ATHENS – After Prime Minister Kyriakos Mitsotakis said he would ask the British Museum to loan the Parthenon Marbles to Greece – which owns them – Culture Minister Lina Mendoni said that doesn’t mean there will be any letup in demands for their outright return.
“At an international level, all the parties involved in the issue of the Parthenon Marbles’ return believe that it needs to have a constant presence in the news so as to put pressure on the British Museum. I agree on that point,” she told Kathimerini’s Sunday edition. “They also say that we need to make it a moral issue,” she also added.
Mitsotakis recently told The Observer that Greece would be willing to lend ancient artifacts that have never been shown in the United Kingdom before in exchange for the Marbles’ temporary return for the 2011 200th anniversary of the Greek War of Independence from Turkey.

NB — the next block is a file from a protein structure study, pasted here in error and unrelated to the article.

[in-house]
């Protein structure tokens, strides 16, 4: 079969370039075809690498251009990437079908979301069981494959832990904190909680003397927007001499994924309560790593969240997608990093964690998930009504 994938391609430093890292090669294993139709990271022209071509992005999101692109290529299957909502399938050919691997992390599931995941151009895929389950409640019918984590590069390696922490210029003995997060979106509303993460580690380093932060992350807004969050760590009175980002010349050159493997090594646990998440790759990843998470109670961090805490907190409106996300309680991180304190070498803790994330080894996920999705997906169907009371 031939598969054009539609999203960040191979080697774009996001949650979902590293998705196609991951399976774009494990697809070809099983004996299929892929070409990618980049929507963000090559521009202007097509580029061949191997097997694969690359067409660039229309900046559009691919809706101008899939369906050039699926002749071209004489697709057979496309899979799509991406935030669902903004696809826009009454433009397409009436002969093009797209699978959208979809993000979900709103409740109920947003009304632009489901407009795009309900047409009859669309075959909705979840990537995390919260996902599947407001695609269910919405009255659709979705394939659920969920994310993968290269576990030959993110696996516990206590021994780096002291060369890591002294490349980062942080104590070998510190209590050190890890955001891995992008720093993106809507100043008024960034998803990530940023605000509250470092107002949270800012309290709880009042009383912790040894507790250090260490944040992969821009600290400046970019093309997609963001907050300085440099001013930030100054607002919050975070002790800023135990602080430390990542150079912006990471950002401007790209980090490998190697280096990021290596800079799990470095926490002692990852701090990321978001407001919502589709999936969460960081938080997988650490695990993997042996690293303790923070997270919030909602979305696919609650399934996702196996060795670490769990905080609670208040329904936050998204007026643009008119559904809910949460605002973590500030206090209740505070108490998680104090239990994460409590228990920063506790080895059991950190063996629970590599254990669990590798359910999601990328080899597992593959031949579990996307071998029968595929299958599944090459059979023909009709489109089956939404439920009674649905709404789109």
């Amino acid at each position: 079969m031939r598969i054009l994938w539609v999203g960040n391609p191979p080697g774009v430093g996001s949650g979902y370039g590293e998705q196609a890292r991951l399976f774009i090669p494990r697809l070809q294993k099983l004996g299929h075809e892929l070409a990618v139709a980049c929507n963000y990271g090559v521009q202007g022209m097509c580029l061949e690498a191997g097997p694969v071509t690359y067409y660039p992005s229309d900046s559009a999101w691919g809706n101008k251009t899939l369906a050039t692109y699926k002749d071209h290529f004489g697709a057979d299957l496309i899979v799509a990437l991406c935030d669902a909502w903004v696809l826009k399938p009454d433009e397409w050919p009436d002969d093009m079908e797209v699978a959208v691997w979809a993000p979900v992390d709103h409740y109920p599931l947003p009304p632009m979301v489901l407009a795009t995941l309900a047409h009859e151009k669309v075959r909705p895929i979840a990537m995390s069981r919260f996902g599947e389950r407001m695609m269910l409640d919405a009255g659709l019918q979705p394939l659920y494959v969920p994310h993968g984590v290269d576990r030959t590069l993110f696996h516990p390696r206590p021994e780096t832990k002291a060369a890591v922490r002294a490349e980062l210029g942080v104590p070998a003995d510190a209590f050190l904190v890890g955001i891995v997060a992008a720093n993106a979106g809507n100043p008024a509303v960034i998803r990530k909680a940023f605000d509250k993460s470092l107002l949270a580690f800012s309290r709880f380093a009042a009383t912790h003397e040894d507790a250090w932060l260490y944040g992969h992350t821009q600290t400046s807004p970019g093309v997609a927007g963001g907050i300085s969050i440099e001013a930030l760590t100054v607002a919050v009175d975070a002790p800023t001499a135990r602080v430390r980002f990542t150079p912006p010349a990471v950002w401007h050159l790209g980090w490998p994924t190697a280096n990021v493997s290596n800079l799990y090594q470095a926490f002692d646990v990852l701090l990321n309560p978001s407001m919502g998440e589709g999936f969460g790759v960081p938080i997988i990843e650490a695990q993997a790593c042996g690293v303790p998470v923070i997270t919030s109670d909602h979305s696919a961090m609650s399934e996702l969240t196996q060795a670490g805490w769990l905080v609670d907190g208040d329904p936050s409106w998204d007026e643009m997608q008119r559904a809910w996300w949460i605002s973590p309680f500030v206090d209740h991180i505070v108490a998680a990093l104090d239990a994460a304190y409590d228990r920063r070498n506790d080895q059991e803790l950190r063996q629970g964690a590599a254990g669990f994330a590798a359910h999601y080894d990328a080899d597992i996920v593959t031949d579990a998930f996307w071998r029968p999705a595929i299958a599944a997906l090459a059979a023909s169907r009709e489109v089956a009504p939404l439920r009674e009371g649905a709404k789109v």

The marbles were taken down from the Parthenon at that time by a Scottish diplomat for the UK, Lord Elgin, who was going to keep them in his home after the Turks let him take them but then, facing bankruptcy, sold them to the British Museum, which claims to be the rightful owner.
“These things are a matter of momentum. You need to assess the moment. That moment came with the positive outcome of the prime minister’s recent talks with Macron,” Mendoni said, referring to an exchange on the issue by Mitsotakis and French President Emmanuel Macron during a visit to Paris last month.
But there was no talk about the Louvre returning to Greece two other famous stolen treasures, the Winged Victory stolen from the island of Samothrace in 1863 by a French diplomat and archaeologist and the statue of Aphrodite, taken off the Greek island of Milos in 1820, also during the Ottoman Occupation.